9 NGOs Lose Grant Money From USAID Funds

A nearly $5 million US Agency for International Development grant will be siphoned through a US-based management NGO, cutting short funds for nine local human rights groups, NGO and USAID officials said Tuesday.

An agreement signed Sept 29 between USAID and East West Man­agement Inc will redirect funds that are normally channeled through The Asia Foundation, forcing the closure of at least one human rights group and straining several others.

The nine NGOs must now reapply for USAID grant money via the new funds manager and are not assured support, a USAID official said.

The groups losing funds are Licadho, Legal Aid of Cambodia, the Cambodia De­fend­ers Project, Khmer Kampu­chea Krom Hu­man Rights Asso­ci­a­tion, Adhoc, the Center for Social De­vel­opment, Cambodia Legal Education Center, the Women’s Media Center and the Cambodian Hu­man Rights Action Committee.

The Khmer Kampuchea Krom Human Rights Association can no longer pay its rent or salaries, and has only $37 in the bank, said association president Mom Sarin. The Asia Foundation had funded the association’s monitoring, investigating and operating costs since 1993.

“It’s a big shock,” he said Tuesday. “How can we solve this problem with the staff and rented houses in 11 provinces and Phnom Penh?”

CDP lawyers, who offer legal assistance to between 400 and 500 clients, will be forced to stop investigating human rights offenses, CDP director Sok Sam Oeun said.

“If we don’t have the funds, we will stop some cases or stop investigating. We will keep only the main cases,” Sok Sam Oeun said.

The CDP has run out of the $300,000 it received for fiscal year 2002-2003 from The Asia Foundation. About 25 Cambodian employees from CDP’s four provincial branches will be laid off if other funds are not acquired, Sok Sam Oeun said.

EWMI, designed to manage legal and economic consultants, is one of many organizational projects of the billionaire investment banker George Soros, who has faced criticism in the region for his involvement in the 1997 Asia financial crisis.

The head of the Soros Fund Management investment group and the Open Society Foundation—which supported Burmese opposition groups—came under fire for mixing politics with economic consulting in the late 1990s.

Regional leaders accused Soros of using his currency speculation business to sabotage Southeast Asian currencies in retaliation for Burma’s admission to Asean. The subsequent devaluation of the Thai baht sparked a devastating regional economic crisis.

USAID first contracted EWMI in 1995, according to the EWMI web site.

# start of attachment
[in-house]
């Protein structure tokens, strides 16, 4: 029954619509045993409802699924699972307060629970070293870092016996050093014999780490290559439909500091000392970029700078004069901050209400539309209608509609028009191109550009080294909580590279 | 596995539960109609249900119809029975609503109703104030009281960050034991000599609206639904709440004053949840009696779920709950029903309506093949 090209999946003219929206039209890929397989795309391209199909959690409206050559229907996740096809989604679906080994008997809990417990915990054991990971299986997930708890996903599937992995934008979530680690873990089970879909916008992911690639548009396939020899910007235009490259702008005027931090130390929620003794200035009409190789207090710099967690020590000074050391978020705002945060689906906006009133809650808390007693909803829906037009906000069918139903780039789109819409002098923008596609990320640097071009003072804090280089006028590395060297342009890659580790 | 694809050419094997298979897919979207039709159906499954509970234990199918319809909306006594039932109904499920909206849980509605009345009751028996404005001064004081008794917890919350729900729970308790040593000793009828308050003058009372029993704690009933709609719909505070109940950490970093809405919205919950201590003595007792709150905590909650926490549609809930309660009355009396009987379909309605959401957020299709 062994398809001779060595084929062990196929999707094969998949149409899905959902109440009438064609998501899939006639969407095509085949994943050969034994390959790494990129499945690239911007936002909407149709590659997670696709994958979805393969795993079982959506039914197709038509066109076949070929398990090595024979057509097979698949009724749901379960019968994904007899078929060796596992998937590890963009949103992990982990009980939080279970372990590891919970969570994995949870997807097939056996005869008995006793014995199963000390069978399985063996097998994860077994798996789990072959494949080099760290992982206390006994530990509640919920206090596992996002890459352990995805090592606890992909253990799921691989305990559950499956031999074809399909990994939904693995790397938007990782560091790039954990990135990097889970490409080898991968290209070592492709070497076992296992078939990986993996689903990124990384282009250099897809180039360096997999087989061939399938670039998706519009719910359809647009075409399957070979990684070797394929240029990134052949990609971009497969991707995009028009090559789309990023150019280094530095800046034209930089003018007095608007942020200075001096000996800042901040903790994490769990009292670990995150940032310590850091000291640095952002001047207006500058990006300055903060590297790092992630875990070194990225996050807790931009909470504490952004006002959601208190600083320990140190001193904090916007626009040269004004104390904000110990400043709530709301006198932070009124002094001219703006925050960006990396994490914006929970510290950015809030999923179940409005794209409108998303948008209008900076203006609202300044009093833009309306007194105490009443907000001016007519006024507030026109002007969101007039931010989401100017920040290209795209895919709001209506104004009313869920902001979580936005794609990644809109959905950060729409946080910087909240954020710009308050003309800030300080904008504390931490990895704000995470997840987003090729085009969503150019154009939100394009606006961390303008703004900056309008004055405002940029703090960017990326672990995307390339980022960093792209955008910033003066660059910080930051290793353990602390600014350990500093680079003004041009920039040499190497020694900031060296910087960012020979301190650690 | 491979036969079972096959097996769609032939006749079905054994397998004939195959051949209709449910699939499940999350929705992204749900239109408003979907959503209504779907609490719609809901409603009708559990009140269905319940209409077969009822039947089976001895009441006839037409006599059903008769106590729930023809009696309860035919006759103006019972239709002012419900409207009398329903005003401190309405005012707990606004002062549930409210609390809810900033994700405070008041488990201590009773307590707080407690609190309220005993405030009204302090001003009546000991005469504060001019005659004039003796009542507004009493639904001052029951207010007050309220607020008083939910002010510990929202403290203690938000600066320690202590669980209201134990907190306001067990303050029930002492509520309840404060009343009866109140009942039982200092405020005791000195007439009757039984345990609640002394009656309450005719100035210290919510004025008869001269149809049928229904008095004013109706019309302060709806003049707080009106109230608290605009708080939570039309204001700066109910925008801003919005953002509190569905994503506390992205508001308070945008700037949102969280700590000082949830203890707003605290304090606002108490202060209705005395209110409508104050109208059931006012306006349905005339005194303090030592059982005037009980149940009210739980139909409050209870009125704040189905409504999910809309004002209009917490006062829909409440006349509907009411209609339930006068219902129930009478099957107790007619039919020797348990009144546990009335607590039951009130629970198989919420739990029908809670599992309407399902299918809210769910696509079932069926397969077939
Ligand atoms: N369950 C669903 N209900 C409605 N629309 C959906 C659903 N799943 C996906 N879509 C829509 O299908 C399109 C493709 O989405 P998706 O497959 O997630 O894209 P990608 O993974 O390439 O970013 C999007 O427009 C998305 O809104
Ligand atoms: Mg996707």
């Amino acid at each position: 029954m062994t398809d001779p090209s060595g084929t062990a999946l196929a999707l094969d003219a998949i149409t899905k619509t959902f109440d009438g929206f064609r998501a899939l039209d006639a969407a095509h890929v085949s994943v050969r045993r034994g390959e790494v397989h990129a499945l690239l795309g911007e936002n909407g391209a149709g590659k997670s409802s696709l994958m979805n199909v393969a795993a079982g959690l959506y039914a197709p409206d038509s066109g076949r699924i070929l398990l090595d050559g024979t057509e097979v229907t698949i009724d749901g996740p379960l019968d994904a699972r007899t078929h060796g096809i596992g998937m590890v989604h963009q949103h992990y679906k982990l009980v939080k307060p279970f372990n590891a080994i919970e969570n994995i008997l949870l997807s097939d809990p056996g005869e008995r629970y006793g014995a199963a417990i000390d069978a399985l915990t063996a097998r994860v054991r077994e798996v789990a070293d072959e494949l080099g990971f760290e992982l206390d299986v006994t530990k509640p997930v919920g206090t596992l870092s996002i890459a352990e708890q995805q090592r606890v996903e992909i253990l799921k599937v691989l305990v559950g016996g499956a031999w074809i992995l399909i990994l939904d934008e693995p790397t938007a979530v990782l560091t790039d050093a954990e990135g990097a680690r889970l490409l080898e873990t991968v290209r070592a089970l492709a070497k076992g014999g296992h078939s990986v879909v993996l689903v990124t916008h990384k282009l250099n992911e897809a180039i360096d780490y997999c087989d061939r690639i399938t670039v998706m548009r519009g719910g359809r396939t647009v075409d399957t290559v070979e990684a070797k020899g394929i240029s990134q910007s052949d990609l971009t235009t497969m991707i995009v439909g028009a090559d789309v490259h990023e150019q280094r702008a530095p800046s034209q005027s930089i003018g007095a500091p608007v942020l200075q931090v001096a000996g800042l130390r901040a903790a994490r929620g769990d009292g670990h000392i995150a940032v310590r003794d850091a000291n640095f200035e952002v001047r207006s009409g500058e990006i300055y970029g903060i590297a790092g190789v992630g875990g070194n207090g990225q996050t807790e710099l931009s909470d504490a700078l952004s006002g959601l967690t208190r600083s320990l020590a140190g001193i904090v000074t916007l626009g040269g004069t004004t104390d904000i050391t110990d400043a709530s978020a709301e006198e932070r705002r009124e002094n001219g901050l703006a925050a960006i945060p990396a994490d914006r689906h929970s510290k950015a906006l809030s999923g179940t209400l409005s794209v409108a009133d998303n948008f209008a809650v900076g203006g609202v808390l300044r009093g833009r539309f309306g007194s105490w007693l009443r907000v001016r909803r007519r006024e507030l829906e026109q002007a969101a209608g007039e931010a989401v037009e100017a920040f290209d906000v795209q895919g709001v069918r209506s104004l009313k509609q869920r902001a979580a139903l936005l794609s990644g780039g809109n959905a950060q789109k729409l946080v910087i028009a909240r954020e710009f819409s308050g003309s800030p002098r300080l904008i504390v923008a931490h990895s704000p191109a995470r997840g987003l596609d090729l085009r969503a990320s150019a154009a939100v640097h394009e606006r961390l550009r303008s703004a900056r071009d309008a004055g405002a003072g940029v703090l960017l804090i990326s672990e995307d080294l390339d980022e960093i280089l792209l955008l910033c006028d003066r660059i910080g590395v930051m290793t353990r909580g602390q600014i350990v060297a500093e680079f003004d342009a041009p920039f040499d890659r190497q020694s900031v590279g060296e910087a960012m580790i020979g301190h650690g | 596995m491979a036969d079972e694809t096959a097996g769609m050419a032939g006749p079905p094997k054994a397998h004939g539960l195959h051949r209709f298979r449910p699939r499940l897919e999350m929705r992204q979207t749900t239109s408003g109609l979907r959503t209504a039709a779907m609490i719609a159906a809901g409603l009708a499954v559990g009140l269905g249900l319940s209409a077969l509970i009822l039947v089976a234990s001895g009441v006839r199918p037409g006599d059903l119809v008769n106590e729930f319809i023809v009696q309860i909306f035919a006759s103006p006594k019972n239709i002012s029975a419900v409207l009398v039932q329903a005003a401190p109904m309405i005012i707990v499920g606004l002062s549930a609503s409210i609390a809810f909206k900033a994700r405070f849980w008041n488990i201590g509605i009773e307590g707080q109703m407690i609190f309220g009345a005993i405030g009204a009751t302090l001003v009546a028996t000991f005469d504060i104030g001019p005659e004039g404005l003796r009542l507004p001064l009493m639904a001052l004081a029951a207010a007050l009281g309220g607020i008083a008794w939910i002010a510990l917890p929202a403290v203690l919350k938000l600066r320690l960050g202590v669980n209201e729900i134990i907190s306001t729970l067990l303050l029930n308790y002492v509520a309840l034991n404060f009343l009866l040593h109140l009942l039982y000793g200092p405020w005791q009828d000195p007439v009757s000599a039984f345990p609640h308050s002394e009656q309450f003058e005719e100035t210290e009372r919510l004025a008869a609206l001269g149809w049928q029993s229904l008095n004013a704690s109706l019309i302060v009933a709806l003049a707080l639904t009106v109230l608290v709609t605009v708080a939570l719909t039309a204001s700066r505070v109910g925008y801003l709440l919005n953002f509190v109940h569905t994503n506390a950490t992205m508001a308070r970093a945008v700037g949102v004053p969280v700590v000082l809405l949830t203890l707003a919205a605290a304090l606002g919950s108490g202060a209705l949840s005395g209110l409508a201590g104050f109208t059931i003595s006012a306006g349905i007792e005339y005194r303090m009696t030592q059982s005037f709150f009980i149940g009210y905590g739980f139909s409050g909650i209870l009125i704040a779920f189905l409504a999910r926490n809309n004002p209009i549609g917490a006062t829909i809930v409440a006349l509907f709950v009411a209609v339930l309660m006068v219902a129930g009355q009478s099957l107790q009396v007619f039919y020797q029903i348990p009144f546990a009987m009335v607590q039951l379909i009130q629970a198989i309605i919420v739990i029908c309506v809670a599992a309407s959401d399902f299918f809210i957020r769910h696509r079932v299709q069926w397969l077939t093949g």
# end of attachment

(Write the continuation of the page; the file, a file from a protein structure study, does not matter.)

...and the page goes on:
A USAID representative denied Tuesday that political philosophy steered its selection of EWMI, saying the tender aimed to offer local human rights agencies the best technical assistance available.

While local organizations are not required to match US social or political ideologies on paper, US Embassy Deputy Chief of Mission Mark Storella said recipients of US funding should be in sync with US aims.

“Our aid strategy is always aimed at supporting general objectives the US supports,” he said Tuesday.

USAID also will provide $800,000 to the International Republican Institute, a long-time opponent of Prime Minister Hun Sen.

Approximately $4 million more will go to the International Organization for Migration, The Asia Foundation, and the American Center for International Labor Solidarity and the International Labor Organization,.

The USAID official offered no assurance that the same group of human rights organizations will benefit from this year’s grant.

Naly Pilorge of Licadho said it was too early to predict how EWMI’s management will affect local human rights groups.

“I hope the successful bidder will contact human rights NGOs currently active in Cambodia so that work can continue. But I do not know what will happen,” she said.

The redirection of funding deals a huge blow to local groups, which currently are struggling to be self-sustainable, she said.

“At this point, the Cambodians are not able to contribute to human rights NGOs. It’s too early. So there is a very high level of dependency. We understand that donors change and leave the country, so fund-raising is a continued challenge. This is only one,” Pilorge said.


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